Jason Kincaid over at TechCrunch has a blog post entitled Microsoft’s First Step In Accepting OpenID SignOns - HealthVault where he writes

Over 16 months after first declaring its support for the OpenID authentication platform, Microsoft has finally implemented it for the first time, allowing for OpenID logins on its Health Vault medical site. Unfortunately, Health Vault will only support authentication from two OpenID providers: Trustbearer and Verisign. Whatever happened to the Open in OpenID?

The rationale behind the limited introduction is that health is sensitive, so access should be limited to the few, most trusted OpenID providers. It certainly makes sense, but it also serves to underscore one of the problems inherent to OpenID: security
But it seems that the platform itself may be even more deserving of scrutiny. What good is a unified login when its default form will only be accepted on the least private and secure sites?

A while back I mentioned that the rush to slap "Open" in front of every new spec written by a posse of Web companies had created a world where "Open" had devolved into a PR marketing term with no real meaning since the term was being used too broadly to define different sorts of "openness".  In the above case, the "open" in OpenID has never meant that every service that accepts OpenIDs needs to accept them from every OpenID provider.

Simon Willison, who's been a key evangelist of OpenID, has penned an insightful response to Jason Kincaid's article in his post The point of “Open” in OpenID which is excerpted below

TechCrunch report that Microsoft are accepting OpenID for their new HealthVault site, but with a catch: you can only use OpenIDs from two providers: Trustbearer (who offer two-factor authentication using a hardware token) and Verisign. "Whatever happened to the Open in OpenID?", asks TechCrunch’s Jason Kincaid.

Microsoft’s decision is a beautiful example of the Open in action, and I fully support it.

You have to remember that behind the excitement and marketing OpenID is a protocol, just like SMTP or HTTP. All OpenID actually provides is a mechanism for asserting ownership over a URL and then “proving” that assertion. We can build a pyramid of interesting things on top of this, but that assertion is really all OpenID gives us (well, that and a globally unique identifier). In internet theory terms, it’s a dumb network: the protocol just concentrates on passing assertions around; it’s up to the endpoints to set policies and invent interesting applications.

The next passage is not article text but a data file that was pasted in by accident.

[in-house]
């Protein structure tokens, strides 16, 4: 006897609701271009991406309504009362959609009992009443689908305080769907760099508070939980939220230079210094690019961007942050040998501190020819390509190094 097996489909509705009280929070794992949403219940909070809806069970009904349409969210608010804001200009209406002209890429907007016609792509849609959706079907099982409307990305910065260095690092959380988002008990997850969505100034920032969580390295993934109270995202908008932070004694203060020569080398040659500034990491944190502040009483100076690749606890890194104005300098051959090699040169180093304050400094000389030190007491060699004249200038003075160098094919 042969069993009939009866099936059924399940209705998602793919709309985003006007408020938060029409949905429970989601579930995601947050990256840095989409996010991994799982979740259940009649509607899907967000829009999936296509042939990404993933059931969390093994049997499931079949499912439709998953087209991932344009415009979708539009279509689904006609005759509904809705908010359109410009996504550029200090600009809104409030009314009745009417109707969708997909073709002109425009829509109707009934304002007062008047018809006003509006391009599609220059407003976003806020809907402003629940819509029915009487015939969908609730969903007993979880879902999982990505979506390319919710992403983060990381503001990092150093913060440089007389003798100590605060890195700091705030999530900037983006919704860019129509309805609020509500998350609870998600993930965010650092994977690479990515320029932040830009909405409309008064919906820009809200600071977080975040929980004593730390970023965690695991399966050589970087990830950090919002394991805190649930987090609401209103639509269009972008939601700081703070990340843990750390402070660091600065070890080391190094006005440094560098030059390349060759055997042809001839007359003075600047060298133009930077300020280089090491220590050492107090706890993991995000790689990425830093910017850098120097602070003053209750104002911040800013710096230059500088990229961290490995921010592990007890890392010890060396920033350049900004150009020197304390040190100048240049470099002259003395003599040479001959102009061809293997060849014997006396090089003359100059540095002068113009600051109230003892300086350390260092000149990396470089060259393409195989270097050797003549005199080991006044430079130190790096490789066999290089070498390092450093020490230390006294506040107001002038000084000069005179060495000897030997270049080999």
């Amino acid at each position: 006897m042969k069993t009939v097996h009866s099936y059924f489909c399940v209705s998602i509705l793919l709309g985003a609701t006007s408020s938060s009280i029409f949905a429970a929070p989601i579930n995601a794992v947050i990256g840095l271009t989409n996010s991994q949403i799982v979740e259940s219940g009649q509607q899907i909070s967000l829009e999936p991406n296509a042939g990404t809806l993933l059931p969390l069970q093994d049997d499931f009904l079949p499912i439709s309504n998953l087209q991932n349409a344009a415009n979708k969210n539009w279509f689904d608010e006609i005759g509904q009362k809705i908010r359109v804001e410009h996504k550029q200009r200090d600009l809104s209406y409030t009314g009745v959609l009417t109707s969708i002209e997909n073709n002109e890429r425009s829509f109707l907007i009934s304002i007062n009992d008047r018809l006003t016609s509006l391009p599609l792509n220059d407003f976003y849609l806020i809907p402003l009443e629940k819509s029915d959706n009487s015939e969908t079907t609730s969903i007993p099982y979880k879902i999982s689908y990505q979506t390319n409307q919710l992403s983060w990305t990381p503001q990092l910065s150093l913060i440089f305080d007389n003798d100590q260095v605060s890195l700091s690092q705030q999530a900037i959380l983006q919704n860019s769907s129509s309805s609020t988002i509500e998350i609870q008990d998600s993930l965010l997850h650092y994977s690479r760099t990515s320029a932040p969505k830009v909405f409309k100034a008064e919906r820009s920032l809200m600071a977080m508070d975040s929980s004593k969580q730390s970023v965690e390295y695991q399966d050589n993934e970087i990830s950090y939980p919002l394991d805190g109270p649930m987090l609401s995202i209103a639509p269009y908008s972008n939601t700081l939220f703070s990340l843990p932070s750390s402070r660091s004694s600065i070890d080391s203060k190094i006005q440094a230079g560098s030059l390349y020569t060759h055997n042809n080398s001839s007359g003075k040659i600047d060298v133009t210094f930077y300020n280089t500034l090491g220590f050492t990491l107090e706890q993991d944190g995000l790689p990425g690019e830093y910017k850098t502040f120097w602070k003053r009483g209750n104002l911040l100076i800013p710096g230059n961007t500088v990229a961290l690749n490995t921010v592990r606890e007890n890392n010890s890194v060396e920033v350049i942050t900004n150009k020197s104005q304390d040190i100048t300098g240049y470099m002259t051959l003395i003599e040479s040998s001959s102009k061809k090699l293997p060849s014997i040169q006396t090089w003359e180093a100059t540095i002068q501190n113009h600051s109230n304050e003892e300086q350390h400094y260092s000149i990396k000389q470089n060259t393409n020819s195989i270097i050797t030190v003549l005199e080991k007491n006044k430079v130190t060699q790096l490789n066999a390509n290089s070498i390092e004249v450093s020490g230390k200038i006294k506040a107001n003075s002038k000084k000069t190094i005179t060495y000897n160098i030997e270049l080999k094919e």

HealthVault have clearly made this decision due to security concerns—not over the OpenID protocol itself, but the providers that their users might choose to trust. By accepting OpenID on your site you are outsourcing the security of your users to an unknown third party, and you can’t guarantee that your users picked a good home for their OpenID. If you’re a bank or a healthcare provider that’s not a risk you want to take; whitelisting providers that you have audited for security means you don’t have to rule out OpenID entirely.

The expectation that services would have to create a white list of OpenID providers is not new thinking. Tim Bray blogged as much in his post on OpenID over year ago where he speculated that there would eventually be a market for rating OpenID providers so companies wouldn't have to individually audit each OpenID provider before deciding which ones to add to their white list.  

As more companies decide to accept OpenID as a login mechanism on their services, I suspect that either the community or some company will jump in to fill the niche that Tim Bray speculated about in his post. I can't imagine that it is fun having to audit all of the OpenID providers as part of deciding how people will login to your site nor does it make sense that everyone who plans to support OpenID security audits the same list of services. That sounds like a ton of wasted man hours when it can just be done once then the results shared by all.

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